• PhoticsPhotics Member Posts: 4,172
    Burnout is my biggest issue. I just can't seem to find the energy to create another game. After 14 apps on the iTunes App Store, (plus one in review) it's just not that fun anymore.

    It's like the story of Sisyphus... pushing a big rock up the hill. Releasing an app is like watching a big rock roll down the hill. Sometimes it goes the way you want, other times it moves in ways beyond your control. Once the initial surge has passed, it's back to pushing another rock up the hill. You keep pushing rocks over the hill, wondering if this will be the one that leads to success.

    But when it doesn't, you realize the insanity of the objective!

    There are 250,000+ apps... 15,000+ developers... how are you going to stand out? You have to be ultra competitive. You have to be really passionate about this stuff. You have to stay adaptable, able to move with the changes of the market. You have to be prepared for failure, able to learn from your mistakes.

    So, why am I still in the game?

    • I like this stuff.
    • Making games is more productive than just playing them.
    • It does make some money.

    My suggestion - keep your mind open to other possibilities. My most successful GameSalad game wasn't a game at all. It's my textbook about making GameSalad games. What's nice about GameSalad development is that involves so many different professions. It might lead to a more rewarding career. I see iOS development as an excellent side income, something that's fun but also rewarding. To do it full time, that could ruin the fun.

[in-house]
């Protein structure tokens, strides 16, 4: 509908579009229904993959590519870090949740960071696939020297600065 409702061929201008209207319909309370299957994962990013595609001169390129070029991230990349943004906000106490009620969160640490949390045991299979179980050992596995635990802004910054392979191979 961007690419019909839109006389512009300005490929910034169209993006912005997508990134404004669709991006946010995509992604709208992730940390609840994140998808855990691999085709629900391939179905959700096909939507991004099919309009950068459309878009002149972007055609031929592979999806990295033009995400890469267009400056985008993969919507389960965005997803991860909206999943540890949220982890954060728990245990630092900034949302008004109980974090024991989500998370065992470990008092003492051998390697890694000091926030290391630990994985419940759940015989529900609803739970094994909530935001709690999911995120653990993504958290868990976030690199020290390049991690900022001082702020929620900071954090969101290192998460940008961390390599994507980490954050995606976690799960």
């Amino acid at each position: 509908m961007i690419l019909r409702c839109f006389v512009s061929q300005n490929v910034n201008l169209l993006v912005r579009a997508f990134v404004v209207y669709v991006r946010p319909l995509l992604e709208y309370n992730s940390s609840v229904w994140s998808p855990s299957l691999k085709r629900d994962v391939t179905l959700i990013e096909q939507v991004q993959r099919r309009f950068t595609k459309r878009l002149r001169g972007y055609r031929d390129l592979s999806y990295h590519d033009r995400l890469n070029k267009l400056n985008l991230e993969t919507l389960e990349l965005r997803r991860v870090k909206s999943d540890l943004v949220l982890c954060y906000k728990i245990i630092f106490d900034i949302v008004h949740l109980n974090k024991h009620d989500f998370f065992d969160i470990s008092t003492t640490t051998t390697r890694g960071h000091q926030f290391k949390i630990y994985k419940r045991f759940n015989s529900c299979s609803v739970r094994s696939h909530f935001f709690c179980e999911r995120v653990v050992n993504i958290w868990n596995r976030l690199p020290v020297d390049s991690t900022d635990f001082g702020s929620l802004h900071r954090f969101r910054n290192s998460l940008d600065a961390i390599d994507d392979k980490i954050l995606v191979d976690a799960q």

• BeyondtheTechBeyondtheTech Member Posts: 809
    I like what Photics said, and, for me, I think it a lot of it could roll back to Gendai. If GameSalad's next update includes a lot of neat and new features, it could spark some inspiration for people who have burnout. Imagine if all our games could incorporate GameCenter or OpenFeint, or if we could come out with games that utilize the microphone or camera, or even that suggestion I made in the past - come out with "GameSalad Server" to host some sort of multiplayer capability, that would really spark some interest in creating a lot of new and cool stuff.

    There are a number of game styles that can be made and be successful with what GameSalad's engine currently offers, and if we could get things like arrays and better manipulation of text, that opens the door for even a lot more types of games we could make.

    Of course, a smart AppStore developer would keep their eyes open and use any and all the resources at hand to get the job done, which is why I own GS, Corona, and Torque 2D, each powerful in their own right.